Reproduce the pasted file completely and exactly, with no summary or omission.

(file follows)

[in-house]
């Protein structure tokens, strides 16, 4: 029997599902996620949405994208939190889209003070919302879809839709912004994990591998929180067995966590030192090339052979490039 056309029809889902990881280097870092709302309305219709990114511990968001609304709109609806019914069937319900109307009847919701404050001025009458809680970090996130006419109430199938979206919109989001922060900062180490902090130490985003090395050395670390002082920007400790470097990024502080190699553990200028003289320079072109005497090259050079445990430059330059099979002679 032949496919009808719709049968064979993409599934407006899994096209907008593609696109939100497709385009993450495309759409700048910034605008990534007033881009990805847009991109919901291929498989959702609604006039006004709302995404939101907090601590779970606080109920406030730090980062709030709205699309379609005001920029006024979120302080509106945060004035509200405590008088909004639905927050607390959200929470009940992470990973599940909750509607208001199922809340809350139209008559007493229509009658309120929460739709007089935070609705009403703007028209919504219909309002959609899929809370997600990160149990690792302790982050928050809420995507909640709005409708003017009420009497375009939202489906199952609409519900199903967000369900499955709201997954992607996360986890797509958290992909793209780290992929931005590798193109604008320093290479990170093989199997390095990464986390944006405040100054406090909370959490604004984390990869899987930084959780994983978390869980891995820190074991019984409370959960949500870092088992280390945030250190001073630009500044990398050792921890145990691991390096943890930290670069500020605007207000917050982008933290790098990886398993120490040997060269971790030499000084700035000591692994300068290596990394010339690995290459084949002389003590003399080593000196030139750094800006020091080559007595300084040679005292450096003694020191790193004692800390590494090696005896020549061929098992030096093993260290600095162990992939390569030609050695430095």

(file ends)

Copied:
[in-house]
């Protein structure tokens, strides 16, 4: 029997599902996620949405994208939190889209003070919302879809839709912004994990591998929180067995966590030192090339052979490039 056309029809889902990881280097870092709302309305219709990114511990968001609304709109609806019914069937319900109307009847919701404050001025009458809680970090996130006419109430199938979206919109989001922060900062180490902090130490985003090395050395670390002082920007400790470097990024502080190699553990200028003289320079072109005497090259050079445990430059330059099979002679 032949496919009808719709049968064979993409599934407006899994096209907008593609696109939100497709385009993450495309759409700048910034605008990534007033881009990805847009991109919901291929498989959702609604006039006004709302995404939101907090601590779970606080109920406030730090980062709030709205699309379609005001920029006024979120302080509106945060004035509200405590008088909004639905927050607390959200929470009940992470990973599940909750509607208001199922809340809350139209008559007493229509009658309120929460739709007089935070609705009403703007028209919504219909309002959609899929809370997600990160149990690792302790982050928050809420995507909640709005409708003017009420009497375009939202489906199952609409519900199903967000369900499955709201997954992607996360986890797509958290992909793209780290992929931005590798193109604008320093290479990170093989199997390095990464986390944006405040100054406090909370959490604004984390990869899987930084959780994983978390869980891995820190074991019984409370959960949500870092088992280390945030250190001073630009500044990398050792921890145990691991390096943890930290670069500020605007207000917050982008933290790098990886398993120490040997060269971790030499000084700035000591692994300068290596990394010339690995290459084949002389003590003399080593000196030139750094800006020091080559007595300084040679005292450096003694020191790193004692800390590494090696005896020549061929098992030096093993260290600095162990992939390569030609050695430095």